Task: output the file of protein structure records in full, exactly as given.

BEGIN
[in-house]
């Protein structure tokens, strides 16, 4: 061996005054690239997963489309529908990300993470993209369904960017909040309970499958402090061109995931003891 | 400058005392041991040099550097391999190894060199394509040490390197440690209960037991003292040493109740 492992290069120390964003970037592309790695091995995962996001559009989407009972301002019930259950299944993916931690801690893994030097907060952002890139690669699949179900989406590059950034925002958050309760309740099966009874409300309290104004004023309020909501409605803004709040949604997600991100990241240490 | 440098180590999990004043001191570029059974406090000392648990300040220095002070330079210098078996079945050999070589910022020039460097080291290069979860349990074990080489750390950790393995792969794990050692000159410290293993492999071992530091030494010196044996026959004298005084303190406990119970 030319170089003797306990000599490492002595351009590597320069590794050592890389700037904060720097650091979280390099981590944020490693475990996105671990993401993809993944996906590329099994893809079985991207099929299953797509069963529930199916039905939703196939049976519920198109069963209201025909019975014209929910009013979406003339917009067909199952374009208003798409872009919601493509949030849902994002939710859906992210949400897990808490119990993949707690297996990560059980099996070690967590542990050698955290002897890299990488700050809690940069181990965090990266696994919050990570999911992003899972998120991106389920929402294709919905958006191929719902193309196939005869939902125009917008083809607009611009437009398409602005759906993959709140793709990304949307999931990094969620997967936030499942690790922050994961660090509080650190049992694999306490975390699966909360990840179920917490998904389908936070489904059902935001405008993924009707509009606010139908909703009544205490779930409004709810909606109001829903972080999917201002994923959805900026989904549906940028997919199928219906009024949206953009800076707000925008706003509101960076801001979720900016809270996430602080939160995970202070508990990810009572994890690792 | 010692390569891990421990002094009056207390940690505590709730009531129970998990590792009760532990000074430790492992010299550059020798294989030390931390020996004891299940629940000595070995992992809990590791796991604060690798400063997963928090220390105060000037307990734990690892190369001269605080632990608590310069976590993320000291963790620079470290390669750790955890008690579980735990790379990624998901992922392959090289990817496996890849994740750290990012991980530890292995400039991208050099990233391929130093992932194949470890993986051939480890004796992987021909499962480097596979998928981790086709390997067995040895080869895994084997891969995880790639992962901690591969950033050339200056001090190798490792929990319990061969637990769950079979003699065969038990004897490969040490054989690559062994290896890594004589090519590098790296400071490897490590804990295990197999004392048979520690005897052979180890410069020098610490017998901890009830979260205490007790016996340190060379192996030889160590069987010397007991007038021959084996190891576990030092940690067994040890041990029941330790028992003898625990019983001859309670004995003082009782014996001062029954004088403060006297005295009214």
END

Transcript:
[in-house]
């Protein structure tokens, strides 16, 4: 061996005054690239997963489309529908990300993470993209369904960017909040309970499958402090061109995931003891 | 400058005392041991040099550097391999190894060199394509040490390197440690209960037991003292040493109740 492992290069120390964003970037592309790695091995995962996001559009989407009972301002019930259950299944993916931690801690893994030097907060952002890139690669699949179900989406590059950034925002958050309760309740099966009874409300309290104004004023309020909501409605803004709040949604997600991100990241240490 | 440098180590999990004043001191570029059974406090000392648990300040220095002070330079210098078996079945050999070589910022020039460097080291290069979860349990074990080489750390950790393995792969794990050692000159410290293993492999071992530091030494010196044996026959004298005084303190406990119970 030319170089003797306990000599490492002595351009590597320069590794050592890389700037904060720097650091979280390099981590944020490693475990996105671990993401993809993944996906590329099994893809079985991207099929299953797509069963529930199916039905939703196939049976519920198109069963209201025909019975014209929910009013979406003339917009067909199952374009208003798409872009919601493509949030849902994002939710859906992210949400897990808490119990993949707690297996990560059980099996070690967590542990050698955290002897890299990488700050809690940069181990965090990266696994919050990570999911992003899972998120991106389920929402294709919905958006191929719902193309196939005869939902125009917008083809607009611009437009398409602005759906993959709140793709990304949307999931990094969620997967936030499942690790922050994961660090509080650190049992694999306490975390699966909360990840179920917490998904389908936070489904059902935001405008993924009707509009606010139908909703009544205490779930409004709810909606109001829903972080999917201002994923959805900026989904549906940028997919199928219906009024949206953009800076707000925008706003509101960076801001979720900016809270996430602080939160995970202070508990990810009572994890690792 | 010692390569891990421990002094009056207390940690505590709730009531129970998990590792009760532990000074430790492992010299550059020798294989030390931390020996004891299940629940000595070995992992809990590791796991604060690798400063997963928090220390105060000037307990734990690892190369001269605080632990608590310069976590993320000291963790620079470290390669750790955890008690579980735990790379990624998901992922392959090289990817496996890849994740750290990012991980530890292995400039991208050099990233391929130093992932194949470890993986051939480890004796992987021909499962480097596979998928981790086709390997067995040895080869895994084997891969995880790639992962901690591969950033050339200056001090190798490792929990319990061969637990769950079979003699065969038990004897490969040490054989690559062994290896890594004589090519590098790296400071490897490590804990295990197999004392048979520690005897052979180890410069020098610490017998901890009830979260205490007790016996340190060379192996030889160590069987010397007991007038021959084996190891576990030092940690067994040890041990029941330790028992003898625990019983001859309670004995003082009782014996001062029954004088403060006297005295009214």